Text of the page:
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Open Access Research article

Validation of a model for optimal birth weight: a prospective study using serial ultrasounds

Gavin Pereira12*, Eve Blair1 and David Lawrence1

Author Affiliations

1 Telethon Institute for Child Health Research, Centre for Child Health Research, University of Western Australia, 100 Roberts Road, Subiaco, WA, 6008, Australia

2 Yale School of Public Health, Center for Perinatal, Pediatric and Environmental Epidemiology, Yale University, New Haven, CT, 06510, USA

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BMC Pediatrics 2012, 12:73  doi:10.1186/1471-2431-12-73

Published: 15 June 2012

Abstract

Background

The aim of this study was to validate a model for optimal birth weight derived from neonatal records, and to test the assumption that preterm births may be considered optimally grown if they are not exposed to common factors that perturb fetal growth.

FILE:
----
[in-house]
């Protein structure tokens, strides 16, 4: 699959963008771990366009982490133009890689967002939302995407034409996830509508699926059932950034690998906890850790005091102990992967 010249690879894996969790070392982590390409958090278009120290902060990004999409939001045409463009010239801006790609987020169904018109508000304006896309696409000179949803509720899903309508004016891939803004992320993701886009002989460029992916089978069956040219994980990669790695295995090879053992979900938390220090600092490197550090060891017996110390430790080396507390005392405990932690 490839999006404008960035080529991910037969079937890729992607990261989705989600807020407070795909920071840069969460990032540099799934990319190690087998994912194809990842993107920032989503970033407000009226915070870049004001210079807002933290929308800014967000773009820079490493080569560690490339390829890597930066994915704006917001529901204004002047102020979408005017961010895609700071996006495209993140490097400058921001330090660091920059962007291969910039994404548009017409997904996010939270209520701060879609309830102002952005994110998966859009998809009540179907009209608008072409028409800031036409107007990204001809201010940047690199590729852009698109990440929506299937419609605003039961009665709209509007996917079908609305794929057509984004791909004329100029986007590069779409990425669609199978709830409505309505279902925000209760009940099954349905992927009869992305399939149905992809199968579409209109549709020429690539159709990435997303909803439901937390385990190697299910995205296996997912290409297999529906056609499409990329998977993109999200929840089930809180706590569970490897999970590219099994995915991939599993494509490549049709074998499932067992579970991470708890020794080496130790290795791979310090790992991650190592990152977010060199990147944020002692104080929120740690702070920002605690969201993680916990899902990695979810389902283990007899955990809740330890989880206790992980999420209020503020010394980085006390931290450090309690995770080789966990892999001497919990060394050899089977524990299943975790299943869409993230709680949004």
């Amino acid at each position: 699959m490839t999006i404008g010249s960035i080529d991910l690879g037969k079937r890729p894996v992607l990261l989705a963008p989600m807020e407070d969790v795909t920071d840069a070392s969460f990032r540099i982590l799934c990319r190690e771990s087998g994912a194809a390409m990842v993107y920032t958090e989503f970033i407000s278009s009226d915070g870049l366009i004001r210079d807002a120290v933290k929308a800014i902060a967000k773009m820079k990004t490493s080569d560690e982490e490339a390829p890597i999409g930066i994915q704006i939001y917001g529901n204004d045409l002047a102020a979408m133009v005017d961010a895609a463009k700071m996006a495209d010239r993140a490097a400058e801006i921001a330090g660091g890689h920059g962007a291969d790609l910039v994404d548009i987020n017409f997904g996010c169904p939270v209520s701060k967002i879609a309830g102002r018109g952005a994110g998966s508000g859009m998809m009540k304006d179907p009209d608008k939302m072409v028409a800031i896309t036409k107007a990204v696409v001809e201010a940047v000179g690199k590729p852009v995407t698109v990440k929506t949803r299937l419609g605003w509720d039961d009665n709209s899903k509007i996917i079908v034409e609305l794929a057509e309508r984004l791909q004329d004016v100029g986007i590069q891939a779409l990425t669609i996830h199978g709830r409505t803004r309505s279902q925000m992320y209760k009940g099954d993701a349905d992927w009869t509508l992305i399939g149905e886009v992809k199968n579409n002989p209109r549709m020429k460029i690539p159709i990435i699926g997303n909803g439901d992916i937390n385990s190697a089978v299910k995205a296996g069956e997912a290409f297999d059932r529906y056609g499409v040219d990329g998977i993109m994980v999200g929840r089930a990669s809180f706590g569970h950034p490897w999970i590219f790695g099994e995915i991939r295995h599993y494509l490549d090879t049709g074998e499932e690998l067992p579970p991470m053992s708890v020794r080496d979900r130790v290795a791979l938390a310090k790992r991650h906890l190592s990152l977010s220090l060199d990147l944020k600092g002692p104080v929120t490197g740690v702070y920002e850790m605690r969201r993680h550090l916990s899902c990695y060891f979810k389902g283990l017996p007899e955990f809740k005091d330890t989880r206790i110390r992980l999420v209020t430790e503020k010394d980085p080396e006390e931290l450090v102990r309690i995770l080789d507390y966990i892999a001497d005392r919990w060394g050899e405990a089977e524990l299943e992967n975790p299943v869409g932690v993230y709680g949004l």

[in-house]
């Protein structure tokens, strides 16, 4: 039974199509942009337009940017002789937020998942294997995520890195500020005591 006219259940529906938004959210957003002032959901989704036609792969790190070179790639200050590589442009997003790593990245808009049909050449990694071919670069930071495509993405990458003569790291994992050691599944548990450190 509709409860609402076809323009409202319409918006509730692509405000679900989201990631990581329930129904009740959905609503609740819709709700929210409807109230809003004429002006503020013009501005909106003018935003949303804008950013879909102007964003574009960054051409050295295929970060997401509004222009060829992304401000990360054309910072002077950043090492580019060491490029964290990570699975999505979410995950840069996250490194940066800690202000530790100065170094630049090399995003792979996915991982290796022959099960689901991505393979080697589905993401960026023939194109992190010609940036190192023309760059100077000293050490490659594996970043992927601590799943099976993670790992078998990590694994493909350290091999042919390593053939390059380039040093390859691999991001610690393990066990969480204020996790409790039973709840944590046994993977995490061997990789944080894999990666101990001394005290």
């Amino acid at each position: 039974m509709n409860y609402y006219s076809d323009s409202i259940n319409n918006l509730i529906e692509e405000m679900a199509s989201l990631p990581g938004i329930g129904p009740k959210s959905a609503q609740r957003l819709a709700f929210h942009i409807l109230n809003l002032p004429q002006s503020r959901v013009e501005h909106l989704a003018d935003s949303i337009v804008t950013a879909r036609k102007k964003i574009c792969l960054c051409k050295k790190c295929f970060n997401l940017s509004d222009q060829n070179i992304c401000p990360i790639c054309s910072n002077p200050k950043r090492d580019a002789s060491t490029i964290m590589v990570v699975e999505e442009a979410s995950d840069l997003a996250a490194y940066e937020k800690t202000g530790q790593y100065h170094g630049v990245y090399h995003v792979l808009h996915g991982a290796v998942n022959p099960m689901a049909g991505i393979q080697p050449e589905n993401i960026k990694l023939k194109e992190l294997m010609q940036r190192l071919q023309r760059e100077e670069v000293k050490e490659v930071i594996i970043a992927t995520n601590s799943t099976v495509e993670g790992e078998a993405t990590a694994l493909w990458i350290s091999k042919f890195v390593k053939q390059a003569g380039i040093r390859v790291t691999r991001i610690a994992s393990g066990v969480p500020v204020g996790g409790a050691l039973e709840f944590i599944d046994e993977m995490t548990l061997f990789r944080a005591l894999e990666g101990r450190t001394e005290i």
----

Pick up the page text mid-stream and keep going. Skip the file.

Methods

Weights of fetuses were estimated from serial biometric ultrasound scans (N = 2,848) and combined with neonatal weights for a prospective pregnancy cohort (N = 691). Non-Caucasians, fetuses subsequently born preterm and those with diagnosed or suspected determinants of aberrant growth were excluded leaving fetuses assumed to have experienced normal growth. A generalised linear longitudinal growth model for optimal weight was derived, including terms for gestational duration, infant sex, maternal height and birth order. This model was compared to a published model derived solely from birth weights.

Results

Prior to 30 weeks gestation, the published model yielded systematically lower weights than the model derived from both fetal weight and neonatal weight. From 30 weeks gestation the two models were indistinguishable.

Conclusion

The model for optimal birth weight was valid for births that have attained at least 30 weeks gestation. The model derived from both fetal and neonatal weights is recommended prior to this gestation.

Keywords:
Fetal growth; Preterm delivery; Proportion of optimal birth weight